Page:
And with every post I’ll share an easy sustainability tip that you can do right away. {I’m Bailey…}

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Carnivore Bailey who can hardly preach vegetarianism, but wants to shed a light on his and the humans their way of eating and handling nature

Being a very health-conscious basset he is well aware of the average American diet which is contributing to obesity, diabetes, heart disease, and other health problems – problems that land them in the hospital and cost Americans more than $150 billion per year.

Now having a man coming to steer the nation, who himself is not one of the leanest, but wants to have the American products on the first line, he and we can wonder how he is going to tackle all the pollution, the emission of the US companies he want to stimulate their production.

That other ‘carnivore’ becoming president who does not like to listen to others perhaps also listens to Bailey who knows that

a meat-heavy diet takes a terrible toll on the environment.

On the basset’s wise site you can find that he/she has written

Cattle on a pasture in Germany

about before, large-scale agriculture has a huge carbon footprint, and livestock farming is particularly hard on the environment. Four-fifths of the deforestation across the Amazon rainforest (where some of my more exotic cousins like the capybara and the golden lion tamarin live) could be linked to cattle ranching. Factory farms where pigs and other livestock are kept in very tight quarters can produce as much sewage waste as a small city (that’s a lot of poop!). On those farms they use lots of antibiotics to keep the animals healthy, but using those antibiotics creates antibiotic-resistant strains of bacteria – bad news for humans and bassets.{Happy Food Day!}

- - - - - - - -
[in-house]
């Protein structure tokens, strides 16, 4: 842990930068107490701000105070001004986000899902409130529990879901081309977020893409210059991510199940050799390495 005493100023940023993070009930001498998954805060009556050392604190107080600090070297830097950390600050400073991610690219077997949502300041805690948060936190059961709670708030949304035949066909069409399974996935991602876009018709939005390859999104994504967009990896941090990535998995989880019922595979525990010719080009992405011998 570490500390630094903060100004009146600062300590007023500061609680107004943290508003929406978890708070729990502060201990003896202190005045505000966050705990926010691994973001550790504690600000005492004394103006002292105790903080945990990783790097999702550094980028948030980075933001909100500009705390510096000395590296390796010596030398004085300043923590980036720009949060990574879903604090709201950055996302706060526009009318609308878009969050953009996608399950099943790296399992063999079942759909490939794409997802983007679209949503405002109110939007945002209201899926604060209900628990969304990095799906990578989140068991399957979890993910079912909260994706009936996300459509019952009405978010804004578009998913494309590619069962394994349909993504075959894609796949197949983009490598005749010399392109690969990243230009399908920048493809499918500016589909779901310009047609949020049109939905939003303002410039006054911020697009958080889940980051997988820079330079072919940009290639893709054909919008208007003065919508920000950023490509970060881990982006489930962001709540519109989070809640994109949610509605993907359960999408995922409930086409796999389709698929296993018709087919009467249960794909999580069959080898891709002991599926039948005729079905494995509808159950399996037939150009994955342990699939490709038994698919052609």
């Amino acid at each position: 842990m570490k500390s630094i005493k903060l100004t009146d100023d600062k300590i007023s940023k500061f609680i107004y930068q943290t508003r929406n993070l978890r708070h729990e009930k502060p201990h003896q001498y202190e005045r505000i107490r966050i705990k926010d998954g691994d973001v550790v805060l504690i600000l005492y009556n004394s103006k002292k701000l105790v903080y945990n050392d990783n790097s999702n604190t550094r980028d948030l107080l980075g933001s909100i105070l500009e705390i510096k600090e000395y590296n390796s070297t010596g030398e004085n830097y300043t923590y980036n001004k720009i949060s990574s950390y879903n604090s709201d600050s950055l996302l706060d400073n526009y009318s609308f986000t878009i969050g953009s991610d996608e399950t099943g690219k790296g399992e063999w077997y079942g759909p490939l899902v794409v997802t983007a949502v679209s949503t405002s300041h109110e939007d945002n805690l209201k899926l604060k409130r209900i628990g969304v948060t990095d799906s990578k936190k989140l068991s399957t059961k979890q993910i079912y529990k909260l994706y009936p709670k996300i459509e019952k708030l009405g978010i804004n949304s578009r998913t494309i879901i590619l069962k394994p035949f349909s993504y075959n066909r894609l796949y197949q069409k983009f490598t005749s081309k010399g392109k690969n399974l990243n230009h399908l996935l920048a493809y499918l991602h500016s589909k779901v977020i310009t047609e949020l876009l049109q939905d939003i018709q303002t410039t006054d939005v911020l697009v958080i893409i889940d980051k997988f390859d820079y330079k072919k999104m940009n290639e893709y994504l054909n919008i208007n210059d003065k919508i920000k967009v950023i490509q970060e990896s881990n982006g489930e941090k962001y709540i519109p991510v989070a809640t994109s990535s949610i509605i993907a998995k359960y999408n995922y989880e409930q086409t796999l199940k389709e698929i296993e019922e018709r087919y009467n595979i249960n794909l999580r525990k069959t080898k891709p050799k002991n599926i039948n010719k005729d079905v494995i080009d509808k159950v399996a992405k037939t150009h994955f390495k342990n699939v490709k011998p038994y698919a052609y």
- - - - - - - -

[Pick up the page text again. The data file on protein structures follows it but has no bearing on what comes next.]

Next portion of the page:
More than half of the Shetland catch by weight...

More than half of the Shetland catch by weight and value is Mackerel. Shetland Islands Council (2010) pp. 16-17 (Photo credit: Wikipedia)

For the better or the worse, the Americans and the rest of the whole world shall have to face a new president of the United States of America, who made his money by not being conscious about the environment and not willing to have an eye for the welfare of humans let withstand animals, so curious how Bailey and other animals in that world which made their choice these last few hours, shall look at the next coming four years, though at his first speech after it was known he would be the next president he mentioned

“two, three of four years”

whilst others in the past spoke about

my first term

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Find Baily and his boss her voice at: SustainaBailey

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Preceding articles

How to make sustainable, green habits second nature

What would you do if…? Continued trial

Building a low-carbon world: the sixth industrial revolution

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Additional reading

  1. Ecological economics in the stomach #1 Alarmbell
  2. European Guidelines and Low Carbohydrate Diets for Diabetes
  3. Organic Food
  4. Royals, mini busses and environment
  5. Wolves left in the cold

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Further reading

  1. Education | Result of Seminar, Food Day
  2. For the Love of Food
  3. For the Love of Food
  4. At the Fall/Winter 2016 Table
  5. An Apple A Day
  6. Nine and ten, begin again!
  7. An Ecological Footprint in Context
  8. Making the regenerative city
  9. What China’s Monumental Move to Cut Meat Could Mean for the Future of our Planet
  10. A startling result
  11. Walk this way …
  12. How You Can Reduce Your Ecological Footprint
  13. Regulars Complain About Popular NYC Restaurant’s Plan To Go Vegan – Why The Owner Doesn’t Care
  14. Food Technology That May Save The Planet: Plant Based Protein
  15. Don’t Want To Be A Vegan? Make One Change… Veggie Burgers